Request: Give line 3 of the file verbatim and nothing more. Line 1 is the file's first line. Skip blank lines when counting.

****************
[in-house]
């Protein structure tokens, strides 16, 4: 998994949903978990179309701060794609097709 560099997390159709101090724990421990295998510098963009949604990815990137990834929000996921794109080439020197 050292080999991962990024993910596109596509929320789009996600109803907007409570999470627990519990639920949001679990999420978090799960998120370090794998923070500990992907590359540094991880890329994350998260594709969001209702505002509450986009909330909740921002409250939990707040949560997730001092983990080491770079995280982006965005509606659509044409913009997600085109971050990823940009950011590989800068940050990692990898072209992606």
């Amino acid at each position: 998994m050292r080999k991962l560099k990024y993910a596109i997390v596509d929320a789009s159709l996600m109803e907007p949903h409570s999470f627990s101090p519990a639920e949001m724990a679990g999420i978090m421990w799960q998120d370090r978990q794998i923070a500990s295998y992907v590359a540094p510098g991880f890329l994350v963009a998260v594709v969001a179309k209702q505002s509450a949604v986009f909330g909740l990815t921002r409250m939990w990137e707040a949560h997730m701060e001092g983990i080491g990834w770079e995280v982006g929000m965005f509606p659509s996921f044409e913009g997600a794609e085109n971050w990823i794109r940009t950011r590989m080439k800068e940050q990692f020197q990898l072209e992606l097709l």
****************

């Amino acid at each position: 998994m050292r080999k991962l560099k990024y993910a596109i997390v596509d929320a789009s159709l996600m109803e907007p949903h409570s999470f627990s101090p519990a639920e949001m724990a679990g999420i978090m421990w799960q998120d370090r978990q794998i923070a500990s295998y992907v590359a540094p510098g991880f890329l994350v963009a998260v594709v969001a179309k209702q505002s509450a949604v986009f909330g909740l990815t921002r409250m939990w990137e707040a949560h997730m701060e001092g983990i080491g990834w770079e995280v982006g929000m965005f509606p659509s996921f044409e913009g997600a794609e085109n971050w990823i794109r940009t950011r590989m080439k800068e940050q990692f020197q990898l072209e992606l097709l």